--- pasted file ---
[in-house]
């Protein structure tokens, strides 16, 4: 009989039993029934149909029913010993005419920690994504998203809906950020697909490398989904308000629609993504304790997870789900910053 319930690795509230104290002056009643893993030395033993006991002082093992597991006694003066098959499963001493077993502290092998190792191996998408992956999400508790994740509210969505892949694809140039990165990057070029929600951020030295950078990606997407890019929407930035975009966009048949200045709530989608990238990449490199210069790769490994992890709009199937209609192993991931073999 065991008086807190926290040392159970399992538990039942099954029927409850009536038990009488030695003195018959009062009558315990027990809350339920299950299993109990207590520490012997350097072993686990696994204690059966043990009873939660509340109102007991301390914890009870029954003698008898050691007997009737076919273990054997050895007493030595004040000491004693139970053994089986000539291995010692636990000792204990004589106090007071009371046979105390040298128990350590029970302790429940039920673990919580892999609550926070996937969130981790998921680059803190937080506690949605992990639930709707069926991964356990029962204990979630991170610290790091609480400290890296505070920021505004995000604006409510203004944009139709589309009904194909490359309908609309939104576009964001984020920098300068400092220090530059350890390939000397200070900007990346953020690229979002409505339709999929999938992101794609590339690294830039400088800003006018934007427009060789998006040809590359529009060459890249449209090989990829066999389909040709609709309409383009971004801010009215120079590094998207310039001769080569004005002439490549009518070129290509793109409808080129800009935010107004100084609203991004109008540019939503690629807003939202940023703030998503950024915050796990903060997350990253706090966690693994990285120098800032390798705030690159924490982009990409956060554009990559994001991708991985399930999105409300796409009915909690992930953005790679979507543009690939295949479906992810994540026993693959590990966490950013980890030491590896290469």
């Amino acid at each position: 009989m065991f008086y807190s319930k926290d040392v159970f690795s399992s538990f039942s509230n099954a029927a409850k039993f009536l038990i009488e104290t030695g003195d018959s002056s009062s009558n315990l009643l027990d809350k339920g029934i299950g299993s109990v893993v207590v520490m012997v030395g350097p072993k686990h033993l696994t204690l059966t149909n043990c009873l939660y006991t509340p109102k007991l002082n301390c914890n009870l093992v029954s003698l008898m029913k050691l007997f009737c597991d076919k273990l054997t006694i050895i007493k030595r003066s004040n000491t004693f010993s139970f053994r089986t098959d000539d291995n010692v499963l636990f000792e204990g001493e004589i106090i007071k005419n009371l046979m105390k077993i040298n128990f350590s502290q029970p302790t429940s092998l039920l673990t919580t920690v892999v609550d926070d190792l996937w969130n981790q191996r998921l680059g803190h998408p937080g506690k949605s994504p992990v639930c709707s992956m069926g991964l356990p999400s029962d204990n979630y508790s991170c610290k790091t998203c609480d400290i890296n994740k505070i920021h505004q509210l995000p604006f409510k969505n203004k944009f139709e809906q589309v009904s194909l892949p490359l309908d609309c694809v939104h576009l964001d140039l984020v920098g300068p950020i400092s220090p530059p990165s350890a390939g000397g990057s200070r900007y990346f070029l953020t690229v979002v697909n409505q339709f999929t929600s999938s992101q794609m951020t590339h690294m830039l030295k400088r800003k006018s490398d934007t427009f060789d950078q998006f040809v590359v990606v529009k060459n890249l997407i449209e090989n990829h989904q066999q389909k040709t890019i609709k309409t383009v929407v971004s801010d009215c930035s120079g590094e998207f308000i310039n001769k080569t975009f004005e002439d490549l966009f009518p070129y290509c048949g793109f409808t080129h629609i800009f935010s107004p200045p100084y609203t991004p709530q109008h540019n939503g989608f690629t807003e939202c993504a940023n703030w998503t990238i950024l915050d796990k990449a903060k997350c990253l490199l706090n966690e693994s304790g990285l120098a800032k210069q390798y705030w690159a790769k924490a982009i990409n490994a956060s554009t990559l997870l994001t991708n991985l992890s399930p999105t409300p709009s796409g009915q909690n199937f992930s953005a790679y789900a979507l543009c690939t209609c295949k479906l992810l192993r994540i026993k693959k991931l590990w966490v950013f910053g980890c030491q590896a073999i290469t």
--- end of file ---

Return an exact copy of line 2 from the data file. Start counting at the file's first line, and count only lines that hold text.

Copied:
């Protein structure tokens, strides 16, 4: 009989039993029934149909029913010993005419920690994504998203809906950020697909490398989904308000629609993504304790997870789900910053 319930690795509230104290002056009643893993030395033993006991002082093992597991006694003066098959499963001493077993502290092998190792191996998408992956999400508790994740509210969505892949694809140039990165990057070029929600951020030295950078990606997407890019929407930035975009966009048949200045709530989608990238990449490199210069790769490994992890709009199937209609192993991931073999 065991008086807190926290040392159970399992538990039942099954029927409850009536038990009488030695003195018959009062009558315990027990809350339920299950299993109990207590520490012997350097072993686990696994204690059966043990009873939660509340109102007991301390914890009870029954003698008898050691007997009737076919273990054997050895007493030595004040000491004693139970053994089986000539291995010692636990000792204990004589106090007071009371046979105390040298128990350590029970302790429940039920673990919580892999609550926070996937969130981790998921680059803190937080506690949605992990639930709707069926991964356990029962204990979630991170610290790091609480400290890296505070920021505004995000604006409510203004944009139709589309009904194909490359309908609309939104576009964001984020920098300068400092220090530059350890390939000397200070900007990346953020690229979002409505339709999929999938992101794609590339690294830039400088800003006018934007427009060789998006040809590359529009060459890249449209090989990829066999389909040709609709309409383009971004801010009215120079590094998207310039001769080569004005002439490549009518070129290509793109409808080129800009935010107004100084609203991004109008540019939503690629807003939202940023703030998503950024915050796990903060997350990253706090966690693994990285120098800032390798705030690159924490982009990409956060554009990559994001991708991985399930999105409300796409009915909690992930953005790679979507543009690939295949479906992810994540026993693959590990966490950013980890030491590896290469």